TANGIER / Tangerine Dreams

Tangier Casbah / Tangier, Morocco / May 2016

On the fabled gateway to Africa, the interzone period, and the creative energy of Tangier.



“…how is it that Tangier escapes becoming an aesthetic nightmare? Its topography, more than anything else, I think, saves it; the city is built along the crests and down the flanks of a series of small hills that stand between the sea on one side and a low slightly undulating plain on the other, with high mountains beyond…the intensity of the sky, even when cloudy, is such that wherever one happens to be, the buildings serve only as an unnoticed frame for the natural beauty beyond. You don’t look at the city; you look out of it. 

… Since I returned here in 1947 I have spent a good many hours wandering through these passageways… busily trying to determine the relationship between Tangier and myself. If you don’t know why you like a thing, it is usually worth your while to attempt to find out.”

– Paul Bowles

I liked Tangier almost immediately, despite the chaos we emerged into when we alighted at the Grand Socco. The Grand Socco is a massive circular plaza lined with palm trees and flanked by an art deco cinema, a mosque, several yellowing buildings, and a queue of loitering ancient beige Mercedes taxis. It is the crossroads from which you can enter the old alleys of the medina or the ordered boulevards of the new city. The whole scene exudes the faded glamour of an old movie set; it’s possible I’m biased by everything I’ve previously read about Tangier, but the scene had immediate mystery and intrigue. While I may have forgotten the French phrase for “across from” (which unfortunately proved to be crucial to explaining our location to our AirBnB host), I did remember all the artists, writers and actors who had one flocked to this city and in whose footsteps I was now attempting to follow.

Perhaps it was because, en route to and approaching Tangier, we rolled down the windows and I could already smell the sea air, a saltiness in the breeze which serves like a quick-acting relaxing tonic. Perhaps it was because, when we reached our rented place in the casbah, it was a four story house filled with sitting rooms and stairs and a duplex roof from which the crescent beach and all the crenellated tops of the surrounding fortress were visible. As we walked onto the roof, a seagull was perched on an awning and looking at us quizzically. “Your neighbor,” said the host. At dusk, we sat on the roof as the white walls around us took on a blueish cast and watched the gulls riding invisible air currents around us, diving and swooping upwards while barely flapping their wings.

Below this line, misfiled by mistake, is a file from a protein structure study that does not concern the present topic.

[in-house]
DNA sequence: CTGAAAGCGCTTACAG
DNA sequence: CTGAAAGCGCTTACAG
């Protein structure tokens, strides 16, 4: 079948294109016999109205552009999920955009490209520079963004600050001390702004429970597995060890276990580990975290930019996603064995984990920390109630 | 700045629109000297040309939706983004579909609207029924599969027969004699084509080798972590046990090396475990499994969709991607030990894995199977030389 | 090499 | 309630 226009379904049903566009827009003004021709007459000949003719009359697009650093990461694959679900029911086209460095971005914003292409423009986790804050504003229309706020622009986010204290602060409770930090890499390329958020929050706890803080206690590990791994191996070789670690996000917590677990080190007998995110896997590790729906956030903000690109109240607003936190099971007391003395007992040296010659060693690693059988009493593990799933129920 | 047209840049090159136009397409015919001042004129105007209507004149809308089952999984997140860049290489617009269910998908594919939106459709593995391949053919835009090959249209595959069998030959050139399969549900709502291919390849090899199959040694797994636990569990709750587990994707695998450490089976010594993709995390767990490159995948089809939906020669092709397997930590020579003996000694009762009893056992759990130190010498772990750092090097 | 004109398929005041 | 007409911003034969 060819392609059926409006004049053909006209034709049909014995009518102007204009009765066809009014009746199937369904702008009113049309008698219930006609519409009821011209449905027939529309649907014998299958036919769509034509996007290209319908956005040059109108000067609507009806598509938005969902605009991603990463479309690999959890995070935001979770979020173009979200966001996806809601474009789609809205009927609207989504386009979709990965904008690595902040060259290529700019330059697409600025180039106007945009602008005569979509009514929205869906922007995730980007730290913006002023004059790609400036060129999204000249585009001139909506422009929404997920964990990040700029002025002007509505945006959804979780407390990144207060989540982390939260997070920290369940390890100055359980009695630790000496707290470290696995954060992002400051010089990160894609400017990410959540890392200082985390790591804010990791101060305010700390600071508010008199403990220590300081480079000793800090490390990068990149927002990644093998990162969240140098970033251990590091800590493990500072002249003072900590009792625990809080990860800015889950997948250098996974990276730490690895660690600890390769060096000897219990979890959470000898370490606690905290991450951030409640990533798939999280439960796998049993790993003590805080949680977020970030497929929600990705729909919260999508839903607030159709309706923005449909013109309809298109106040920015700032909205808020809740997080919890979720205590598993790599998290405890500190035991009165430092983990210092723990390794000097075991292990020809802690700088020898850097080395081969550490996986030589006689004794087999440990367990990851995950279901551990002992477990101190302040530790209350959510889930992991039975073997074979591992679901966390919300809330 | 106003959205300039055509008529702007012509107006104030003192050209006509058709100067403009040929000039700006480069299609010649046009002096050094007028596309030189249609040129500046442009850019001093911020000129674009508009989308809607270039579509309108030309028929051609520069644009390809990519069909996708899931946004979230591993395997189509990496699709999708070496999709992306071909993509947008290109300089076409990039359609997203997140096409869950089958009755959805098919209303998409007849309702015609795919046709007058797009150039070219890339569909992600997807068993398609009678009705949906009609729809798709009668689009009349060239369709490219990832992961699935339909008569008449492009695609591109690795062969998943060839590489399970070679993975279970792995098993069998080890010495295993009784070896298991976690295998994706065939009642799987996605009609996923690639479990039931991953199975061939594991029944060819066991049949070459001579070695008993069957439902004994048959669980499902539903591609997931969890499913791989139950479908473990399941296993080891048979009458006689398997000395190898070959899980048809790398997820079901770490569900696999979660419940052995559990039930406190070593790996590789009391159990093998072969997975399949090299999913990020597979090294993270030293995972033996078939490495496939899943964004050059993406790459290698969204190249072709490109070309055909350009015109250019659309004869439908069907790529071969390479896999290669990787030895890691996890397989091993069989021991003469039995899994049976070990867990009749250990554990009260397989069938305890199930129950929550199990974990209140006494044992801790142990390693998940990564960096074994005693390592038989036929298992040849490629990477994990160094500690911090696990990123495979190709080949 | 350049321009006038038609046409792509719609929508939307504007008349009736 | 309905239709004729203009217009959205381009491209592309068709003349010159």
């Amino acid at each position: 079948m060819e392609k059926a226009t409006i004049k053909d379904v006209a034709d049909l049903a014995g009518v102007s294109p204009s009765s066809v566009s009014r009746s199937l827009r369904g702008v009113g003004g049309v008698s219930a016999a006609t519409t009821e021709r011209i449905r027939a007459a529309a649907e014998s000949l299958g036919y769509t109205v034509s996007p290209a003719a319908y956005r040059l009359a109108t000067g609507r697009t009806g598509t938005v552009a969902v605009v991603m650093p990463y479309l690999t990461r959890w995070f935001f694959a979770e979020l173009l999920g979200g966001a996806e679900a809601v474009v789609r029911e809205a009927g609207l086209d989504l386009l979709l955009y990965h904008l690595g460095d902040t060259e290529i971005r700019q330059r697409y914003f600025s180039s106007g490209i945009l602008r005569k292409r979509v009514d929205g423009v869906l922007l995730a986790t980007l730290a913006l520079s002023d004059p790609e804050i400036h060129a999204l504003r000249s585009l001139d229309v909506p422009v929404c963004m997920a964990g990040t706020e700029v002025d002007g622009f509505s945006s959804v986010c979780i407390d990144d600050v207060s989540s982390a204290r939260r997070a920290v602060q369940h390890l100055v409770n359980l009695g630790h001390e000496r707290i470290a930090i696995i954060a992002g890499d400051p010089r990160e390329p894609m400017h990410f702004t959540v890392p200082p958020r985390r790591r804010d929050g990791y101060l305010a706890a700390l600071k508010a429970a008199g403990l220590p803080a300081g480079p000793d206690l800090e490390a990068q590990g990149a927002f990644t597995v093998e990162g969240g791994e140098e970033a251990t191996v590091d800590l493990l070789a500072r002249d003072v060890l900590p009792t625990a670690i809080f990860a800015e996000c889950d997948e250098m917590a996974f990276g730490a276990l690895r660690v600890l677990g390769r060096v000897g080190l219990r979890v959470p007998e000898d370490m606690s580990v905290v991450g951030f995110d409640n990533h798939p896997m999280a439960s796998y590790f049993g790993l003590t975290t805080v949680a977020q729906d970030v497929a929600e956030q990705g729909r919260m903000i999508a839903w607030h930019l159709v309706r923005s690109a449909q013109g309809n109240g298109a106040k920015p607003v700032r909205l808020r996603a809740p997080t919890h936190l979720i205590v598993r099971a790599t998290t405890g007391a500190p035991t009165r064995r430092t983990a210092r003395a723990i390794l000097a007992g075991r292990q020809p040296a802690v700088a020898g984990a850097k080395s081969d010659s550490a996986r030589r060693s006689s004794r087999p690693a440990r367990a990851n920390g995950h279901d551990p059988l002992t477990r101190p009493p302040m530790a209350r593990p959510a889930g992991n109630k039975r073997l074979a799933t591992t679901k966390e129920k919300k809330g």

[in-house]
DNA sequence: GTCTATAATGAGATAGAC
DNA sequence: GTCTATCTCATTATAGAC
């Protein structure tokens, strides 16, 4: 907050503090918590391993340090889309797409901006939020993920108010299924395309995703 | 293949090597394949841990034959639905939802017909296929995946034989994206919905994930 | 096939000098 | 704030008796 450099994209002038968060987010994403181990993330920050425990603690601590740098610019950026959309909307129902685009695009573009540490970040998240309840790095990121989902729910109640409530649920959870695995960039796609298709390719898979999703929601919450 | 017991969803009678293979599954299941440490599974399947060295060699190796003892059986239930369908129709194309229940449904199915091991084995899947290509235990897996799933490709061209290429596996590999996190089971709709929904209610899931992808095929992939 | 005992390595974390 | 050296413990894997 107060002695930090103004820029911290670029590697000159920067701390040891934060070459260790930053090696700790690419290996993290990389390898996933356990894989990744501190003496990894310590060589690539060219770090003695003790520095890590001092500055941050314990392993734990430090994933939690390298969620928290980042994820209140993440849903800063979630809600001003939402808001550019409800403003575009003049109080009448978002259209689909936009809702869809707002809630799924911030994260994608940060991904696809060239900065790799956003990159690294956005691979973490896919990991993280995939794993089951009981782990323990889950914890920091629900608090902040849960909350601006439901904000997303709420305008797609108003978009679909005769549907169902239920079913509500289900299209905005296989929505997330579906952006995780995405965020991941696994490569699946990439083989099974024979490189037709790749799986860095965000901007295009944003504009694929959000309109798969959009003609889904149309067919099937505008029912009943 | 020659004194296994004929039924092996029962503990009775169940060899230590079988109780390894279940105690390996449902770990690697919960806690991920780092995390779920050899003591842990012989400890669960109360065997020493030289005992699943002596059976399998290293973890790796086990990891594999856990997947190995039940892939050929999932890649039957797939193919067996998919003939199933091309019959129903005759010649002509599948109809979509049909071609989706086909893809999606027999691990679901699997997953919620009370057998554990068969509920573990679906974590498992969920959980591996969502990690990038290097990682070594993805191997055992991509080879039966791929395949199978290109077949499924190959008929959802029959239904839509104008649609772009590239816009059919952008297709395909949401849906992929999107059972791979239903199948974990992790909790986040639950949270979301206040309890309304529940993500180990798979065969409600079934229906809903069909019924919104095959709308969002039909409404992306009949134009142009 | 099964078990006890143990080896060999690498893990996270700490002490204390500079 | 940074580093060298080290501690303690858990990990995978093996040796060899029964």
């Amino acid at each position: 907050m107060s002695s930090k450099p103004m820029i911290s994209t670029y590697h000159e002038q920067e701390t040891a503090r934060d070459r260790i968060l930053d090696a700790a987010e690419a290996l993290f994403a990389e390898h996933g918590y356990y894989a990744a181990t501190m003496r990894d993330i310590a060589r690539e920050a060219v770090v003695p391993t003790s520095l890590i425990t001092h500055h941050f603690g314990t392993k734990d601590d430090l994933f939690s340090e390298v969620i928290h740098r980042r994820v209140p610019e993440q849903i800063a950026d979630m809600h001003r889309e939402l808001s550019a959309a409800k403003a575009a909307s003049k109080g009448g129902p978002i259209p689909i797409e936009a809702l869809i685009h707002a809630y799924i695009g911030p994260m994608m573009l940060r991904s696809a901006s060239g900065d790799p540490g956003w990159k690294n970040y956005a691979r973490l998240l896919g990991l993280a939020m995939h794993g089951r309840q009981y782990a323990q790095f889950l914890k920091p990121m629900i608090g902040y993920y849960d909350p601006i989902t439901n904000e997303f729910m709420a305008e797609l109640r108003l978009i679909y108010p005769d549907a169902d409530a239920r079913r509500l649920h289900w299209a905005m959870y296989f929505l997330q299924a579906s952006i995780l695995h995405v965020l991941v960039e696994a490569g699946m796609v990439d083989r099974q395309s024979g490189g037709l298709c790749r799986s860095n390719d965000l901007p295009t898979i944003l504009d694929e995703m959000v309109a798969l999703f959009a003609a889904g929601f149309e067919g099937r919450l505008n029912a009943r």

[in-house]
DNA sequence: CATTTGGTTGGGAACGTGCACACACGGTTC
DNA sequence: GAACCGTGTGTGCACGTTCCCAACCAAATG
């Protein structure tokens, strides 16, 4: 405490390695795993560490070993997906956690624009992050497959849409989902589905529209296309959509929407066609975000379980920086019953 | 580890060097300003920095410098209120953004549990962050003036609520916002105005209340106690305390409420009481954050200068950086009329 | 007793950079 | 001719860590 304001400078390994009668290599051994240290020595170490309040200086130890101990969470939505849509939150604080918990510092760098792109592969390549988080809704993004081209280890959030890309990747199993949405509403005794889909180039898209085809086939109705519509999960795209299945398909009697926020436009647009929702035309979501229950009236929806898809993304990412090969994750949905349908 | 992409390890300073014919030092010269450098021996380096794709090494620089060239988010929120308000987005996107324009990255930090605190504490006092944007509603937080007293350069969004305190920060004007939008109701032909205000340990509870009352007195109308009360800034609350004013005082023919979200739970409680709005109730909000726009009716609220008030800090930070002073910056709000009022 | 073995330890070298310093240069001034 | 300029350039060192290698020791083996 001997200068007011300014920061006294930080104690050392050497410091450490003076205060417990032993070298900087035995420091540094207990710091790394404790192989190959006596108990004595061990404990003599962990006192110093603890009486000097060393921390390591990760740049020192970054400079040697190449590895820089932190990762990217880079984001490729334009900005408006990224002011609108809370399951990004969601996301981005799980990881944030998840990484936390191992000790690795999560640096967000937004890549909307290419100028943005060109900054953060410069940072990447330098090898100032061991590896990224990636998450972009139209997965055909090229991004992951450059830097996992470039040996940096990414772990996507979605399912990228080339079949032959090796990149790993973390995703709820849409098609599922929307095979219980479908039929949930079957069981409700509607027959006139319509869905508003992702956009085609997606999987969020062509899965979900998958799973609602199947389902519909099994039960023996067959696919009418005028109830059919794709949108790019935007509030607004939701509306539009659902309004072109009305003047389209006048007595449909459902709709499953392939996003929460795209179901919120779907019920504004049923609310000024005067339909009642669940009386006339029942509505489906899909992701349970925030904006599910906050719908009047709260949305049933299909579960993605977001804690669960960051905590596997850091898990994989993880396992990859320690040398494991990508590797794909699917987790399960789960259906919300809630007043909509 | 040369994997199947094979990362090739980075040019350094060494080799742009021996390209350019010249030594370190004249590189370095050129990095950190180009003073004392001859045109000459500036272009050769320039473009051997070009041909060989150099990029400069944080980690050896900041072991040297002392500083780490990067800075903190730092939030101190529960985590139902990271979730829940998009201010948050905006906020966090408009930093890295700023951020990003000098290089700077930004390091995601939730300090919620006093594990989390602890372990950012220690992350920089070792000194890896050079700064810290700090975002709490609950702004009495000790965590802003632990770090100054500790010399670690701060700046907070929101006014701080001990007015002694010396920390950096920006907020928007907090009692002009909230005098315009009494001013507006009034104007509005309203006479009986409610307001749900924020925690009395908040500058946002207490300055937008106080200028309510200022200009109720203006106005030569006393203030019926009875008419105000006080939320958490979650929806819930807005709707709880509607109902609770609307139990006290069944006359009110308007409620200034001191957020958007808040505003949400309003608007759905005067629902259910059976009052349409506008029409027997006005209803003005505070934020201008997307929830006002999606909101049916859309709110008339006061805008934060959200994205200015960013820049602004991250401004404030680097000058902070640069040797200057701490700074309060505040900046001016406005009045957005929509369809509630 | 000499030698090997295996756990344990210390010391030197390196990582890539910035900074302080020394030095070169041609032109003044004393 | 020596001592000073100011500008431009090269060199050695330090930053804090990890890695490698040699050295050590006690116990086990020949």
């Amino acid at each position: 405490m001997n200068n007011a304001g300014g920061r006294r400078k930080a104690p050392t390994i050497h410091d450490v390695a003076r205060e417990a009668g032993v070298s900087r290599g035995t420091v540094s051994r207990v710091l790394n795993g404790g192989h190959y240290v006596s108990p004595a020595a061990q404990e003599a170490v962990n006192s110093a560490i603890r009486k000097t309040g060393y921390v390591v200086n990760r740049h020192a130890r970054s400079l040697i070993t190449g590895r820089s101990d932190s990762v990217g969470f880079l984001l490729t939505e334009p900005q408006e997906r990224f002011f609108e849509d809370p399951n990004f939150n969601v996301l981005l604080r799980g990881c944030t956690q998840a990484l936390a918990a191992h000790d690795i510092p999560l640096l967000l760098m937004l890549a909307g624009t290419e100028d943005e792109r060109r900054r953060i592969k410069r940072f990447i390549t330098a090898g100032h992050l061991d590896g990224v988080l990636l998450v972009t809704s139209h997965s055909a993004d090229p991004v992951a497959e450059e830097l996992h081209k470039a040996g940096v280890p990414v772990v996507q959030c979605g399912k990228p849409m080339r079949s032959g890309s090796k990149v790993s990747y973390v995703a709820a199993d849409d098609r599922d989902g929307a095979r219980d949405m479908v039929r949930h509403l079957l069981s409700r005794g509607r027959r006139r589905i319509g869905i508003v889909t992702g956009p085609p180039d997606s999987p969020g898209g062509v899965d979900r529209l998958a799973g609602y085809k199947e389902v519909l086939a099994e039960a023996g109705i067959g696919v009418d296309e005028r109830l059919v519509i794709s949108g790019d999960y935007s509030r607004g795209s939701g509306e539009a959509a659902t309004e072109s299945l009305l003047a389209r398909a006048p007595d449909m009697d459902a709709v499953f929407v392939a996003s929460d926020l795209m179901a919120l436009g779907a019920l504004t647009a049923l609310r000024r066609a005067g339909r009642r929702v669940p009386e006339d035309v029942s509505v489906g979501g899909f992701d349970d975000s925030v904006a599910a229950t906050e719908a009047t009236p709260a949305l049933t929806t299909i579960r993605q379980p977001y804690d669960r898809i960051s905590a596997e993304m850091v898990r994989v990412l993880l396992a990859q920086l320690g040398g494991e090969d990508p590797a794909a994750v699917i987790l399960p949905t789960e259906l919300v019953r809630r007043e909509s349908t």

Though the medina and casbah are adjacent to each other, the casbah area is all peeling whitewashed walls and cool cobblestone alleys to the medina’s hot and colorful winding corridors. Tangier, of course, is fortified with a casbah and walls for good reason. It strategic location on the Mediterranean, serving as the so-called “gateway to Africa”, has meant that it has in its history passed through Greek, Phoenician, Carthaginian, Roman, Vandal, Byzantine, Arab, Portuguese, Spanish, British and French hands. By 1912, the major world powers of the time had agreed that Tangier should become an international zone, a neutral headquarters for European diplomacy, and it stayed this way until Moroccan independence in 1956. During the interzone period, France, Spain, Britain, Portugal, Sweden, Holland, Belgium, Italy and the US all had interests in Tangier and the place became a thriving expat hub.

As the new “next frontier,” Tangier also gained a lawless and wild reputation, which perhaps proved a self-fulfilling prophecy as spies, exiles, criminals and artists arrived in droves. The Beats passed through, including Jack Kerouac, and William S. Burroughs wrote part of Naked Lunch here. Matisse integrated the vidid colors of the city into his work and painted several striking vistas based on his travels to Tangier. Paul Bowles, perhaps the city’s most famous expat (because he stayed), arrived, as he tells it, because Gertrude Stein told him that Tangier would be better to check out than his preferred choice of the French Riviera.

All of these ghosts, drawn to Tangier like moths to a flame, are still present. You pass by them while admiring DIY splatter-painted flowerpots in an alley of the medina, peering into a dim store filled end to end dusty and precious antiques, or sipping a coffee in a cafe overlooking the Petit Socco. Or, while playing cards atop a roof in the casbah as the sun sets, just to soak in the vibrant creative energy that hums in Tangier.


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